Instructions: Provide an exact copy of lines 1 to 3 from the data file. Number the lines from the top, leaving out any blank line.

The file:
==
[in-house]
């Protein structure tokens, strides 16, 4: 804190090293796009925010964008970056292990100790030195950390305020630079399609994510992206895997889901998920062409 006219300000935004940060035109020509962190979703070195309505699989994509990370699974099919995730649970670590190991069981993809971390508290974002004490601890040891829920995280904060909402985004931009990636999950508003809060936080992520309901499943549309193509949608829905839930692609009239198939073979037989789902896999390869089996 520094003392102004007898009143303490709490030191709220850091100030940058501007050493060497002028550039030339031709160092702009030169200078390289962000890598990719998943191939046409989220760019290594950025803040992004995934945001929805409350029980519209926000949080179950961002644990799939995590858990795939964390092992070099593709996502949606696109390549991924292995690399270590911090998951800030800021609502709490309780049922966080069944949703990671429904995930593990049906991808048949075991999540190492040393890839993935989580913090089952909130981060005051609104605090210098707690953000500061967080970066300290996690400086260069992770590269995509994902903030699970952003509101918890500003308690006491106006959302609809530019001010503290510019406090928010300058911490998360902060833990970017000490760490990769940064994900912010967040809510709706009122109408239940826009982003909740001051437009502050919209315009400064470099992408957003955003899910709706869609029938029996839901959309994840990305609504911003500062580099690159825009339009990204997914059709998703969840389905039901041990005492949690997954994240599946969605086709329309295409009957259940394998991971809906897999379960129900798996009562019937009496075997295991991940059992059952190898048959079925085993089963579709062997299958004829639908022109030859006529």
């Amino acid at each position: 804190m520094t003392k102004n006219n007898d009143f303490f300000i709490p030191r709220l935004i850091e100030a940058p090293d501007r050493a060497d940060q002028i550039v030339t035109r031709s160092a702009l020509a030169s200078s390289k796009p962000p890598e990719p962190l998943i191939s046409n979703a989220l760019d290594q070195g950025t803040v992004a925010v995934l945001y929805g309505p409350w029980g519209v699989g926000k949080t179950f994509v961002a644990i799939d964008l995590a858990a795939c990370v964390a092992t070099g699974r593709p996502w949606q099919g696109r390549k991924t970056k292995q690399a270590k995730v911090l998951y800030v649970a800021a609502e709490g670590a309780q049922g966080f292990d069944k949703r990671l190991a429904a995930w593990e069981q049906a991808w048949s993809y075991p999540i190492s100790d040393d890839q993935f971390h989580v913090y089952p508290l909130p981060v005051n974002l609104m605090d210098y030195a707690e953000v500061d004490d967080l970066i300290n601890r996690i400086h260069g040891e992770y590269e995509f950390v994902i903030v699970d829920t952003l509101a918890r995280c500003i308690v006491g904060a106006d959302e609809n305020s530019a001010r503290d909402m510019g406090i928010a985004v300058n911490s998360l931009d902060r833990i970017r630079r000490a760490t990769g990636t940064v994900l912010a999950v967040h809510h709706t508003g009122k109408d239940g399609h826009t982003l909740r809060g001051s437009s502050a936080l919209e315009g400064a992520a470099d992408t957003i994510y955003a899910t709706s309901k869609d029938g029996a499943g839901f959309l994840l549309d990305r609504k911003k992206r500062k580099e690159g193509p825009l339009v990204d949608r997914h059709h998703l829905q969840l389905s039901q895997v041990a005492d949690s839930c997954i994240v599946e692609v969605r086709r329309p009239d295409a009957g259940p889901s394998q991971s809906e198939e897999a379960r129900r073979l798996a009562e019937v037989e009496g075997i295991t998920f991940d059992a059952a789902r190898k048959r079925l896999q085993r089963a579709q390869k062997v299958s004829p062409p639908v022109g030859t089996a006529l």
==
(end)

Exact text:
[in-house]
């Protein structure tokens, strides 16, 4: 804190090293796009925010964008970056292990100790030195950390305020630079399609994510992206895997889901998920062409 006219300000935004940060035109020509962190979703070195309505699989994509990370699974099919995730649970670590190991069981993809971390508290974002004490601890040891829920995280904060909402985004931009990636999950508003809060936080992520309901499943549309193509949608829905839930692609009239198939073979037989789902896999390869089996 520094003392102004007898009143303490709490030191709220850091100030940058501007050493060497002028550039030339031709160092702009030169200078390289962000890598990719998943191939046409989220760019290594950025803040992004995934945001929805409350029980519209926000949080179950961002644990799939995590858990795939964390092992070099593709996502949606696109390549991924292995690399270590911090998951800030800021609502709490309780049922966080069944949703990671429904995930593990049906991808048949075991999540190492040393890839993935989580913090089952909130981060005051609104605090210098707690953000500061967080970066300290996690400086260069992770590269995509994902903030699970952003509101918890500003308690006491106006959302609809530019001010503290510019406090928010300058911490998360902060833990970017000490760490990769940064994900912010967040809510709706009122109408239940826009982003909740001051437009502050919209315009400064470099992408957003955003899910709706869609029938029996839901959309994840990305609504911003500062580099690159825009339009990204997914059709998703969840389905039901041990005492949690997954994240599946969605086709329309295409009957259940394998991971809906897999379960129900798996009562019937009496075997295991991940059992059952190898048959079925085993089963579709062997299958004829639908022109030859006529």
């Amino acid at each position: 804190m520094t003392k102004n006219n007898d009143f303490f300000i709490p030191r709220l935004i850091e100030a940058p090293d501007r050493a060497d940060q002028i550039v030339t035109r031709s160092a702009l020509a030169s200078s390289k796009p962000p890598e990719p962190l998943i191939s046409n979703a989220l760019d290594q070195g950025t803040v992004a925010v995934l945001y929805g309505p409350w029980g519209v699989g926000k949080t179950f994509v961002a644990i799939d964008l995590a858990a795939c990370v964390a092992t070099g699974r593709p996502w949606q099919g696109r390549k991924t970056k292995q690399a270590k995730v911090l998951y800030v649970a800021a609502e709490g670590a309780q049922g966080f292990d069944k949703r990671l190991a429904a995930w593990e069981q049906a991808w048949s993809y075991p999540i190492s100790d040393d890839q993935f971390h989580v913090y089952p508290l909130p981060v005051n974002l609104m605090d210098y030195a707690e953000v500061d004490d967080l970066i300290n601890r996690i400086h260069g040891e992770y590269e995509f950390v994902i903030v699970d829920t952003l509101a918890r995280c500003i308690v006491g904060a106006d959302e609809n305020s530019a001010r503290d909402m510019g406090i928010a985004v300058n911490s998360l931009d902060r833990i970017r630079r000490a760490t990769g990636t940064v994900l912010a999950v967040h809510h709706t508003g009122k109408d239940g399609h826009t982003l909740r809060g001051s437009s502050a936080l919209e315009g400064a992520a470099d992408t957003i994510y955003a899910t709706s309901k869609d029938g029996a499943g839901f959309l994840l549309d990305r609504k911003k992206r500062k580099e690159g193509p825009l339009v990204d949608r997914h059709h998703l829905q969840l389905s039901q895997v041990a005492d949690s839930c997954i994240v599946e692609v969605r086709r329309p009239d295409a009957g259940p889901s394998q991971s809906e198939e897999a379960r129900r073979l798996a009562e019937v037989e009496g075997i295991t998920f991940d059992a059952a789902r190898k048959r079925l896999q085993r089963a579709q390869k062997v299958s004829p062409p639908v022109g030859t089996a006529l």